Professor Hennessey’s “Classical” Education Effects Global Impact
On first glance, the fact that Professor William O. Hennessey is giving the keynote address at this weekend's Rhode Island Foreign Language Association's fall conference may seem a non sequitur. Why would a renowned professor of Intellectual Property Law, an expert in trademarks, be giving the central speech at a conference for high school teachers?
"I'll be speaking to the people in the trenches." he says. "Critical thinking in a global world requires the perspective of foreign language and culture. Foreign language teachers know their job is important, but they don't see results immediately. I want to encourage them to stay positive in the face of overwhelming odds. Students you may have now may not show any results until later. "
Hennessey knows of what he speaks. A graduate of Classical High School in Providence, Rhode Island, he left school with four years of Latin and three years of French on his transcript, but it wasn't until he was in the U.S. Navy and offered the opportunity to take the Foreign Language Aptitude Test (FLAT) that he began to see the link between his coursework and his lifework.
He attributes his high score on the FLAT to the rigor of the foreign language classes at Classical. "The test was based on a made-up language, but all the declensions were from Latin." His score led to Chinese language training in an era when China was not yet open to visitors, and a first career in Chinese language education and interpretating. Translation work with Chinese scientists and American policy makers led to an interest in Intellectual Property and a degree in law from Franklin Pierce Law Center, now the University of New Hampshire School of Law.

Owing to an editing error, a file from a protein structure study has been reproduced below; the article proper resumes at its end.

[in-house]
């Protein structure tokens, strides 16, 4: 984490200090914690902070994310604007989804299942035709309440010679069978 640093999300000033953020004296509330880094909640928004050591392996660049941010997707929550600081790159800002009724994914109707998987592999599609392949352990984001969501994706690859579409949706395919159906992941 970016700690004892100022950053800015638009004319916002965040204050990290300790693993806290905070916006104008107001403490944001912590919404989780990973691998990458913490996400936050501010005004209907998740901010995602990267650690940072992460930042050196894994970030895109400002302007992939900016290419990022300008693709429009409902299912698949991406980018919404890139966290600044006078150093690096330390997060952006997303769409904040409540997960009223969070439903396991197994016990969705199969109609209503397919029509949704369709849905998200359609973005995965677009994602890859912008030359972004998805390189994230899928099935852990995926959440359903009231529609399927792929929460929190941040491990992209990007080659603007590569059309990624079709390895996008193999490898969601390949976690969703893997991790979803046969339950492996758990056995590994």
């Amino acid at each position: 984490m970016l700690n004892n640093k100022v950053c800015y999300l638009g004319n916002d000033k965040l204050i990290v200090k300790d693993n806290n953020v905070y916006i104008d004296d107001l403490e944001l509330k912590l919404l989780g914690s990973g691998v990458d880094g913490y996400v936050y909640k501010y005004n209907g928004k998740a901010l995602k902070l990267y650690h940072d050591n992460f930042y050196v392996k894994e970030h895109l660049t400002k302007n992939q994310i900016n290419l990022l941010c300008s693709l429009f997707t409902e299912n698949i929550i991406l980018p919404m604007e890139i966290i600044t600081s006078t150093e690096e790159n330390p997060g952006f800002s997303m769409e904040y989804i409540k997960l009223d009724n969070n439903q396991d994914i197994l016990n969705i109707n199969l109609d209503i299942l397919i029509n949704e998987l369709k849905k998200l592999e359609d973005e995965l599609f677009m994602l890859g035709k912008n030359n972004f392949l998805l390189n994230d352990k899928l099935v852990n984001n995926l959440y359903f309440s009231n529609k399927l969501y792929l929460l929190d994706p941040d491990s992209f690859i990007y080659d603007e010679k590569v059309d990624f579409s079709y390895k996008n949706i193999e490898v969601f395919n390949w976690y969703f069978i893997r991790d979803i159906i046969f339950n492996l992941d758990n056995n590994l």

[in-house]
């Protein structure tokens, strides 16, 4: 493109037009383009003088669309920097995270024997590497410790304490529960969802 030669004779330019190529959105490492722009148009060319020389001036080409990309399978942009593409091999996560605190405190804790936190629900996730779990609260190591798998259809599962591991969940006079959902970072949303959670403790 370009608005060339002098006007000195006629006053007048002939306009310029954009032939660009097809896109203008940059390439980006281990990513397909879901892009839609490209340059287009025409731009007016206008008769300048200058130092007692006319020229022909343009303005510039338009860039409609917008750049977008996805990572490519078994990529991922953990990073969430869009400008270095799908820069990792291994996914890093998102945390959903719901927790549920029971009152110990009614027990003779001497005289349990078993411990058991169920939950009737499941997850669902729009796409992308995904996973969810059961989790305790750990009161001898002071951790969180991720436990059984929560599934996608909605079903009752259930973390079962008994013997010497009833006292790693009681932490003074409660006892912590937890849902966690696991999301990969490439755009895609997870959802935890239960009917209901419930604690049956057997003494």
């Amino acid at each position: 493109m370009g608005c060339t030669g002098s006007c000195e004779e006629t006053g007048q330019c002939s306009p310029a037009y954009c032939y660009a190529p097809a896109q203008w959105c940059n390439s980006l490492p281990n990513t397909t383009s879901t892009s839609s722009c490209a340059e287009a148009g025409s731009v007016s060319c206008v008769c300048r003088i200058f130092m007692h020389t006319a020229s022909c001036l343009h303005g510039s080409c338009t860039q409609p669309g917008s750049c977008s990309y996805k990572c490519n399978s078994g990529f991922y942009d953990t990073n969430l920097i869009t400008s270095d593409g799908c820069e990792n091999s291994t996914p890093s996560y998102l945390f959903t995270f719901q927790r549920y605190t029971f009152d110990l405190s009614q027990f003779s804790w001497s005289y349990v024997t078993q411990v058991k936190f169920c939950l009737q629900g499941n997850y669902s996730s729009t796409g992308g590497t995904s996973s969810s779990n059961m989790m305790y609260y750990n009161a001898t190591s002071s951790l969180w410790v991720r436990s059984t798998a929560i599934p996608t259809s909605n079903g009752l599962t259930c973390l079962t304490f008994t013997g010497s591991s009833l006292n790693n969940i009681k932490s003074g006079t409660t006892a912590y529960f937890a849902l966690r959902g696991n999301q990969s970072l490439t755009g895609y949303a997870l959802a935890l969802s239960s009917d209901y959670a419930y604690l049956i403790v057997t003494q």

After graduation, Hennessey practiced law then returned to the Law School as the first Director of Graduate Programs and founded the China Intellectual Property Summer Institute that is now in its ninth year. The international reach of the school has expanded immensely in Hennessey's tenure; the school now boasts alumni from 83 nations.
"The nexus of language and culture is important to the global economy, " says Hennessey. He hopes to motivate his listeners to make learning a foreign language 'cool' because "it's important for Americans to think outside of the English straitjacket."
Hennessey has, himself, experienced the delayed gratification he will remind the high school teachers of on Saturday.
In August he spoke at the 4th Global Summit on HIV/AIDS in the Republic of Ghana. One evening, while dining with other conference guests, he happily learned that each had a professional association with at least one graduate of the Law School's Intellectual Property graduate program: one knew Helen Ziwu, LLM '03, of the Attorney General's Office, Ghana; another had association with Staffnurse Lesetedi, MIP '01, Registrar of Trademarks, Botswana; a third worked with Adebambo Adewopo, LLM '01, Registrar of Trademarks, Nigeria; and a fourth had ties to Adel Oweida, MIP '98, Supervisor of IT Department in the Egyptian Patent Office.
...it all started in the foreign language department of Classical High School in Providence, Rhode Island.